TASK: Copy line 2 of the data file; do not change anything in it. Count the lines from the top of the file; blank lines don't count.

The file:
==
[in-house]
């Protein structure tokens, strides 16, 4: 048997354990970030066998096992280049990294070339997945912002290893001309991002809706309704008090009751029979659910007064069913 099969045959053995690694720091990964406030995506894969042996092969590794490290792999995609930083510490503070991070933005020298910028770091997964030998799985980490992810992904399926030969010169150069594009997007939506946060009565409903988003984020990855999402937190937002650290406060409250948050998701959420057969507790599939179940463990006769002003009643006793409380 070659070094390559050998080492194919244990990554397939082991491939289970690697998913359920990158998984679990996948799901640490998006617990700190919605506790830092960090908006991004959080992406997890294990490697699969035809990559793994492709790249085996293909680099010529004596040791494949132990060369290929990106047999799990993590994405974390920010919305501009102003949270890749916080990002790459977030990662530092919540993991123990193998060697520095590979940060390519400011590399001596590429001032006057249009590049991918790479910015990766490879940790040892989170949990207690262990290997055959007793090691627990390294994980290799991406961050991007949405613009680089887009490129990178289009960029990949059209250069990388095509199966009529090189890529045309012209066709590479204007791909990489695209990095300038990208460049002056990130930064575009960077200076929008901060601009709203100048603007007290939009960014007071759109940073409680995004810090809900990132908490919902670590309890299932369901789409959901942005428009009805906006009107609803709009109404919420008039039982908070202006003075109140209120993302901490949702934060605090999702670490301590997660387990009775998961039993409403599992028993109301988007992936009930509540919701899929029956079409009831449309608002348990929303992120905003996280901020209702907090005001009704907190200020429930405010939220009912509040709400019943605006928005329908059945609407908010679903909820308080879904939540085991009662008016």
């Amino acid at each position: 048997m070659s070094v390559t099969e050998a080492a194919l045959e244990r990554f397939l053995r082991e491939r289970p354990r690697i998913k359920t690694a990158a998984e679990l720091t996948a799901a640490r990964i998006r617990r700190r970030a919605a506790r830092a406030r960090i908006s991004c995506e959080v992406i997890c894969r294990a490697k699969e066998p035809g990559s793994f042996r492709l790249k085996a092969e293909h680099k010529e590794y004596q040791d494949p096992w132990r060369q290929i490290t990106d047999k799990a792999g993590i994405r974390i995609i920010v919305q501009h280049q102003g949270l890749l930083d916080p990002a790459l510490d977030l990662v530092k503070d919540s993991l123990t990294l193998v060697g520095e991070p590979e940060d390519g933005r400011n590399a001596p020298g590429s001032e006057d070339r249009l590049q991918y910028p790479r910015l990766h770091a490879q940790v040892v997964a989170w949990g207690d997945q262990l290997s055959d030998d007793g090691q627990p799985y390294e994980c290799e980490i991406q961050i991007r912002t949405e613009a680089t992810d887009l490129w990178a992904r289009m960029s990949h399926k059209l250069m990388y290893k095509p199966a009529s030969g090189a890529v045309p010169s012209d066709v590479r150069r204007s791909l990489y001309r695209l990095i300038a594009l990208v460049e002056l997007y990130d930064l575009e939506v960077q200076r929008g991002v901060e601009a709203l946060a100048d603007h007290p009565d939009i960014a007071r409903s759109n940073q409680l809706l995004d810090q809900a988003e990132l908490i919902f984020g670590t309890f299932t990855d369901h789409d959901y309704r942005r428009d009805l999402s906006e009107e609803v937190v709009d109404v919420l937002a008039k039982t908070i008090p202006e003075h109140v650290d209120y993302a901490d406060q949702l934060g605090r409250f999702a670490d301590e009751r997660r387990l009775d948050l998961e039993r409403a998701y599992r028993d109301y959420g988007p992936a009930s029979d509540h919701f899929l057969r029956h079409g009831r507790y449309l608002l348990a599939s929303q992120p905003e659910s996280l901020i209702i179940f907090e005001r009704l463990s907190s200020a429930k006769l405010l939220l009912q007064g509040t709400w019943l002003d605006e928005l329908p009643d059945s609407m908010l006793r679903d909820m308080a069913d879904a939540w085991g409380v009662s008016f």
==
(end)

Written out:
């Protein structure tokens, strides 16, 4: 048997354990970030066998096992280049990294070339997945912002290893001309991002809706309704008090009751029979659910007064069913 099969045959053995690694720091990964406030995506894969042996092969590794490290792999995609930083510490503070991070933005020298910028770091997964030998799985980490992810992904399926030969010169150069594009997007939506946060009565409903988003984020990855999402937190937002650290406060409250948050998701959420057969507790599939179940463990006769002003009643006793409380 070659070094390559050998080492194919244990990554397939082991491939289970690697998913359920990158998984679990996948799901640490998006617990700190919605506790830092960090908006991004959080992406997890294990490697699969035809990559793994492709790249085996293909680099010529004596040791494949132990060369290929990106047999799990993590994405974390920010919305501009102003949270890749916080990002790459977030990662530092919540993991123990193998060697520095590979940060390519400011590399001596590429001032006057249009590049991918790479910015990766490879940790040892989170949990207690262990290997055959007793090691627990390294994980290799991406961050991007949405613009680089887009490129990178289009960029990949059209250069990388095509199966009529090189890529045309012209066709590479204007791909990489695209990095300038990208460049002056990130930064575009960077200076929008901060601009709203100048603007007290939009960014007071759109940073409680995004810090809900990132908490919902670590309890299932369901789409959901942005428009009805906006009107609803709009109404919420008039039982908070202006003075109140209120993302901490949702934060605090999702670490301590997660387990009775998961039993409403599992028993109301988007992936009930509540919701899929029956079409009831449309608002348990929303992120905003996280901020209702907090005001009704907190200020429930405010939220009912509040709400019943605006928005329908059945609407908010679903909820308080879904939540085991009662008016």